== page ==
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CEA has completed more than 100 evaluations for an array of clients. Below, we highlight some of these projects:

PK12 Education Program Evaluations

STEM Council Scale-Up Program Participants' Postsecondary Trajectory

The Iowa Governor's STEM Advisory Council is interested in designing a sustainable data collection model to evaluate if the programs of the Governor's STEM Advisory Council are significantly influencing the postsecondary pathways of Iowans toward STEM fields. The CEA's role includes offering sustainable model for the data collection, maintenance, and analysis of high school STEM Program impact on participants. These data can be used to inform the Governor's STEM Advisory Council and other stakeholders on the progress toward meeting the target of being a national STEM leader.

21st Century Community Learning Centers

The purpose of the 21st Century Community Learning Centers (21CCLC) project is to provide academic enrichment opportunities before and after school and in the summer.The CEA is providing evaluation services to the Iowa City Community School District to determine what strategies are effective and to inform program improvement.

Assistive Technology in Specially-Designed Instruction: Usability Study

The purpose of this study is to improve the capacity of Iowa schools to diagnose, design, and deliver accessibility options to increase learner outcomes for students with disabilities. The CEA is providing evaluation services to the Iowa Center for Assistive Technology Education and Research (ICATER) to monitor and document the professional development provided to school teams to ensure fidelity of implementation to use assistive technology to enhance student learning.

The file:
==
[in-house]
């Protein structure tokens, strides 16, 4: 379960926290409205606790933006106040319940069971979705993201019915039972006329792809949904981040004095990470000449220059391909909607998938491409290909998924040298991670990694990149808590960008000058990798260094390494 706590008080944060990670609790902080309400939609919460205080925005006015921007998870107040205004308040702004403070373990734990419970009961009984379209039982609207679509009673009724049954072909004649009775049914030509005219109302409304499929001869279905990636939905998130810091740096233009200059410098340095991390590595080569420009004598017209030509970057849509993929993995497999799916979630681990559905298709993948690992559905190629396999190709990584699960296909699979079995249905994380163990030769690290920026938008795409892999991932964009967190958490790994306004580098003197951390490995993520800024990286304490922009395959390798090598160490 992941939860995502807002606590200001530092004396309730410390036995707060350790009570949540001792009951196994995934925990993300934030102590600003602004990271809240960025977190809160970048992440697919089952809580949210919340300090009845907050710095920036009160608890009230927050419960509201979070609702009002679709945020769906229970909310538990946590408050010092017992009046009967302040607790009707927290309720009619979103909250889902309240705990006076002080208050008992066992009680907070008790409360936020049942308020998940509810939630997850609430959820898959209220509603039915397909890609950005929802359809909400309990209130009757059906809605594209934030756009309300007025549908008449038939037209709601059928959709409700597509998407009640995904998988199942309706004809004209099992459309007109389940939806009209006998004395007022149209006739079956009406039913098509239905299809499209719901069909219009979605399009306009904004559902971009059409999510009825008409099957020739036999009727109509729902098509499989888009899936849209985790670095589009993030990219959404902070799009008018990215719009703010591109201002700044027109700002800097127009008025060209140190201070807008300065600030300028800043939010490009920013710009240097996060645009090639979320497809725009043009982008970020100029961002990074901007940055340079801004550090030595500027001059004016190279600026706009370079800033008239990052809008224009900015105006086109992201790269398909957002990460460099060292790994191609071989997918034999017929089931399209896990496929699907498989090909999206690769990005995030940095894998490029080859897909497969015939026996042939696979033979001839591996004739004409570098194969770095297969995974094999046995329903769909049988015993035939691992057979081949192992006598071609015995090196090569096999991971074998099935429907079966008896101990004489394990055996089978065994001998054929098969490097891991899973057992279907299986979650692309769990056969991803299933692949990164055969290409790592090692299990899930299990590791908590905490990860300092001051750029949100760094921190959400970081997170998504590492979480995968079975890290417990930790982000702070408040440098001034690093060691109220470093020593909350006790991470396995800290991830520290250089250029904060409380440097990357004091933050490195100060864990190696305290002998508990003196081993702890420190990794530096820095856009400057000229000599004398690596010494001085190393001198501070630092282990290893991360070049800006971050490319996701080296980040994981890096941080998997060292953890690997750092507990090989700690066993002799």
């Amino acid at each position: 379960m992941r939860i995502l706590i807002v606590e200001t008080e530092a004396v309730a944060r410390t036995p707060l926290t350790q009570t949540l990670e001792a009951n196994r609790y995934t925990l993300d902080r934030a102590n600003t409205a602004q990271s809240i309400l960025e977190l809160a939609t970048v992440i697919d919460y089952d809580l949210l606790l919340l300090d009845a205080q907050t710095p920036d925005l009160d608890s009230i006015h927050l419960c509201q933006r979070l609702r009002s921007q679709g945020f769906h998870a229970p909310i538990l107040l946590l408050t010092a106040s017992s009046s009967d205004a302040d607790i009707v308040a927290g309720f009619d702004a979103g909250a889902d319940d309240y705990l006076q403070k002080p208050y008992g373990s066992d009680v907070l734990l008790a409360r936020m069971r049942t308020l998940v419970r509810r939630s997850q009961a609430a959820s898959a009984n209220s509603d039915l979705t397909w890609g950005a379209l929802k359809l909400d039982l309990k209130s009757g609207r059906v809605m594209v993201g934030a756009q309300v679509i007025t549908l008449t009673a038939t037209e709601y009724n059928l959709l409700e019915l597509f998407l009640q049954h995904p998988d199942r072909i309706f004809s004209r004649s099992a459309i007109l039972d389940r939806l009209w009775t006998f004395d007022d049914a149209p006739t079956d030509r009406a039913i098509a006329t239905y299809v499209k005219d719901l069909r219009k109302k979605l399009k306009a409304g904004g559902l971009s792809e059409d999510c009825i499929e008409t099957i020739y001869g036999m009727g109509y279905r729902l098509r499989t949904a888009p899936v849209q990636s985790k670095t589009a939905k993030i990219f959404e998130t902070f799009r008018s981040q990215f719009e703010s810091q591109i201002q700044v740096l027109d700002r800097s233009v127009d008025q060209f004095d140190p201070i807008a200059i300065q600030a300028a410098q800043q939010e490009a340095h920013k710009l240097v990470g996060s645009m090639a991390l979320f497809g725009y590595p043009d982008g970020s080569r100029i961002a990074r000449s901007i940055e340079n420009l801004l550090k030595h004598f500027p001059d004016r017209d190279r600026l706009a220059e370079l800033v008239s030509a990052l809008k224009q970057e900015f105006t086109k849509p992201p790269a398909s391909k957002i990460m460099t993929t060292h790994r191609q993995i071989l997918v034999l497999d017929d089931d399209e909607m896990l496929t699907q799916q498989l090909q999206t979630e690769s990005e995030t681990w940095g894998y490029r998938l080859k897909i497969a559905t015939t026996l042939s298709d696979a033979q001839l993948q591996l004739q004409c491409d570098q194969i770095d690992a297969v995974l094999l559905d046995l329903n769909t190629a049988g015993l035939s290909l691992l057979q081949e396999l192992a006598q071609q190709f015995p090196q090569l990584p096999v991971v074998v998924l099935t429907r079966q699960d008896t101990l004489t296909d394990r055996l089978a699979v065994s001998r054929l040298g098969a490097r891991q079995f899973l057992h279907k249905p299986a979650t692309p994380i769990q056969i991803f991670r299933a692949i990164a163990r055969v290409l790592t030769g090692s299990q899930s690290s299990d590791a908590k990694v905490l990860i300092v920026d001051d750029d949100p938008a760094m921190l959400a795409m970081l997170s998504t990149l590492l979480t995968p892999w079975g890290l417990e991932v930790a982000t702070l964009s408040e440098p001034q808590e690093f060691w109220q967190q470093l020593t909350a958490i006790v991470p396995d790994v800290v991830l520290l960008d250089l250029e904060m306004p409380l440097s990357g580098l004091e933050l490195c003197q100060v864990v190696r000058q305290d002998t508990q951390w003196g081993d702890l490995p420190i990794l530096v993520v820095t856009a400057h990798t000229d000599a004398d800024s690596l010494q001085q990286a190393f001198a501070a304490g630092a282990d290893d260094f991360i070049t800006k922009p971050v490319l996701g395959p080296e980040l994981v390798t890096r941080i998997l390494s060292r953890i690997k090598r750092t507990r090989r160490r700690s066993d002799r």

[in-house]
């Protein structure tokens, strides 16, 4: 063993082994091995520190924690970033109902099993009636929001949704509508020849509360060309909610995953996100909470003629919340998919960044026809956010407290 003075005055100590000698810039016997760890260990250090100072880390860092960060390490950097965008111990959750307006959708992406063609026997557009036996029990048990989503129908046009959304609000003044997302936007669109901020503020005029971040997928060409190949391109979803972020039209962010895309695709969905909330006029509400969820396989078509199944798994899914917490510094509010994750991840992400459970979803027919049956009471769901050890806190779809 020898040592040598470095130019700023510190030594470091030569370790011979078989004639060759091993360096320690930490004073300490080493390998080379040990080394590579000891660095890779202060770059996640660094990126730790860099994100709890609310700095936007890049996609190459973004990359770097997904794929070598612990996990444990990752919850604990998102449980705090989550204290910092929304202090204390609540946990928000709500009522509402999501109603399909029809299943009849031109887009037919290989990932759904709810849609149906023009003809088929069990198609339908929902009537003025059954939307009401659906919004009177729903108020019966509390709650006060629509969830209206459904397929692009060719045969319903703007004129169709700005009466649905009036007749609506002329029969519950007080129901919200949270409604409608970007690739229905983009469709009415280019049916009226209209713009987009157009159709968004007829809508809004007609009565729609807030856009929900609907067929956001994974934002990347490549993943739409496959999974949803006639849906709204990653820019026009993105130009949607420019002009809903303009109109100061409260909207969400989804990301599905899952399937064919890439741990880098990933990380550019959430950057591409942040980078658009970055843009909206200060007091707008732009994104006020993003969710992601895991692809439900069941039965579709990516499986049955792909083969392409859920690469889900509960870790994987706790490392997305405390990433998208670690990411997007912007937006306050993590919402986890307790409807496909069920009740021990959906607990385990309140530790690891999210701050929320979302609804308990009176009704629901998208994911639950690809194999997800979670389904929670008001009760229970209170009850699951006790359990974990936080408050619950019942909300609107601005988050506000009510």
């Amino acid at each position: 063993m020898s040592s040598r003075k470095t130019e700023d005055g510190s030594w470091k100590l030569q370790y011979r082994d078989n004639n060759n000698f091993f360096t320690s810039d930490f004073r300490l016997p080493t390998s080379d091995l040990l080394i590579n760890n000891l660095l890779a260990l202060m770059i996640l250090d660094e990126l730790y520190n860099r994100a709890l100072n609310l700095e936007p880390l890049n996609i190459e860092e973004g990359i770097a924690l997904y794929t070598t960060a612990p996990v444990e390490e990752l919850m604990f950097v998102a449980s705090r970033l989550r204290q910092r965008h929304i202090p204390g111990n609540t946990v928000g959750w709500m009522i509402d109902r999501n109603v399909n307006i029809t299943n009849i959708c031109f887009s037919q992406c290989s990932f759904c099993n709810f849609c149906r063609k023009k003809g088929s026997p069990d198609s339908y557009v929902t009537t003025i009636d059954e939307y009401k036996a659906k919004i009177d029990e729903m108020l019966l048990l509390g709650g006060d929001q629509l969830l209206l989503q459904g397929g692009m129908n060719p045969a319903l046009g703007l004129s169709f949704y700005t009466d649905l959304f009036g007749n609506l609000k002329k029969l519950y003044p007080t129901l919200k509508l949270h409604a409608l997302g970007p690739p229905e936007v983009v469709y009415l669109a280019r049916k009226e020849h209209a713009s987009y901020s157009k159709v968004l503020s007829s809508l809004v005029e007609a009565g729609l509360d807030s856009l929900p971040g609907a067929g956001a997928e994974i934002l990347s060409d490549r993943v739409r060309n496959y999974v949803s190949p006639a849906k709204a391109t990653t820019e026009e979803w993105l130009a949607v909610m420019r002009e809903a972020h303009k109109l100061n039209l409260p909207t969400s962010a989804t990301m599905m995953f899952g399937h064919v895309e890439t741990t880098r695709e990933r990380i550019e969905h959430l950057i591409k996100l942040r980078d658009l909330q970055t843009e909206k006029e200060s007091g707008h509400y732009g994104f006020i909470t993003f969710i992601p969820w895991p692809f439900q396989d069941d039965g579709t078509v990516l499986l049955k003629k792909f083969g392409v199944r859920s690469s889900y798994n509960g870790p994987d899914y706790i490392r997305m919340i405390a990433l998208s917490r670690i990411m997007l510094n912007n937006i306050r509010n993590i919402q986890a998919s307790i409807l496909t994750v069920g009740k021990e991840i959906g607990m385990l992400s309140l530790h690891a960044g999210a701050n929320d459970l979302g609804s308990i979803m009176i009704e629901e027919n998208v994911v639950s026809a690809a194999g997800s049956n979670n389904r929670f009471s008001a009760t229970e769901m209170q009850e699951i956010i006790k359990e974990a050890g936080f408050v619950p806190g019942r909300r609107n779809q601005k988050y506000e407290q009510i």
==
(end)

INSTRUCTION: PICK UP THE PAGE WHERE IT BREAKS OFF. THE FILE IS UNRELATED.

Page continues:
English Language Learners in Iowa: Data Collection Methodology Development Project

A 2013 Iowa task force on English Language Learners (ELLs) in Iowa schools discovered that there is very little documentation of how the needs of ELLs are being met by Iowa schools. This creates challenges for school districts who are searching for promising practices, and for districts who want to document both their needs and their strengths in meeting the needs of the growing population of ELLs in Iowa. In response to observed need, the CEA is working in collaboration with the Iowa Department of Education and ten Iowa school districts, to develop a methodology to describe how ELL education is happening in the school districts that have the highest densities of ELLs in Iowa. Beginning with on-site, in-depth data collection, the CEA plans to create a methodology for distance data collection, ultimately to be carried out by the districts themselves, resulting in an actionable agenda to provide others with information about their ELL programming and guide improvements in their programs.

Innovation Lab Network Performance Assessment Project